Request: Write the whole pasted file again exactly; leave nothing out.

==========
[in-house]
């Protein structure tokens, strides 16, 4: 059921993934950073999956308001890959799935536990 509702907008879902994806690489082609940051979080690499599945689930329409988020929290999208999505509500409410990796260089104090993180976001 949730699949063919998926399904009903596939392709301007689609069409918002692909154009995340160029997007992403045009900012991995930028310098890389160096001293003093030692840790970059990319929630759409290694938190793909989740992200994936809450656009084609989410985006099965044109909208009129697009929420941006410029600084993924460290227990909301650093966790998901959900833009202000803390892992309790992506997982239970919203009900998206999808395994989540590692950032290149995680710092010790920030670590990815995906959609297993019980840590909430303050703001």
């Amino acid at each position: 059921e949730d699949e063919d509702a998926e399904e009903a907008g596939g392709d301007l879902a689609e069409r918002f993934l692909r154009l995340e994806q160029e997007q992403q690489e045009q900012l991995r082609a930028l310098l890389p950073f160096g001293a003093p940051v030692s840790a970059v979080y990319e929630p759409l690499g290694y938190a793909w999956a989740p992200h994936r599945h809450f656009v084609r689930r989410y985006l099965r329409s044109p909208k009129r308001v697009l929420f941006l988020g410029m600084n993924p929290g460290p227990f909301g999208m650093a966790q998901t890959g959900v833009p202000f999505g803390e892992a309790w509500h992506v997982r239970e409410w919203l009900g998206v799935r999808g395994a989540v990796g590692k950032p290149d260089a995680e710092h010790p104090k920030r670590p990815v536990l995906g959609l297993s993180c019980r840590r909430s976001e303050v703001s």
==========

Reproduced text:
[in-house]
């Protein structure tokens, strides 16, 4: 059921993934950073999956308001890959799935536990 509702907008879902994806690489082609940051979080690499599945689930329409988020929290999208999505509500409410990796260089104090993180976001 949730699949063919998926399904009903596939392709301007689609069409918002692909154009995340160029997007992403045009900012991995930028310098890389160096001293003093030692840790970059990319929630759409290694938190793909989740992200994936809450656009084609989410985006099965044109909208009129697009929420941006410029600084993924460290227990909301650093966790998901959900833009202000803390892992309790992506997982239970919203009900998206999808395994989540590692950032290149995680710092010790920030670590990815995906959609297993019980840590909430303050703001």
């Amino acid at each position: 059921e949730d699949e063919d509702a998926e399904e009903a907008g596939g392709d301007l879902a689609e069409r918002f993934l692909r154009l995340e994806q160029e997007q992403q690489e045009q900012l991995r082609a930028l310098l890389p950073f160096g001293a003093p940051v030692s840790a970059v979080y990319e929630p759409l690499g290694y938190a793909w999956a989740p992200h994936r599945h809450f656009v084609r689930r989410y985006l099965r329409s044109p909208k009129r308001v697009l929420f941006l988020g410029m600084n993924p929290g460290p227990f909301g999208m650093a966790q998901t890959g959900v833009p202000f999505g803390e892992a309790w509500h992506v997982r239970e409410w919203l009900g998206v799935r999808g395994a989540v990796g590692k950032p290149d260089a995680e710092h010790p104090k920030r670590p990815v536990l995906g959609l297993s993180c019980r840590r909430s976001e303050v703001s």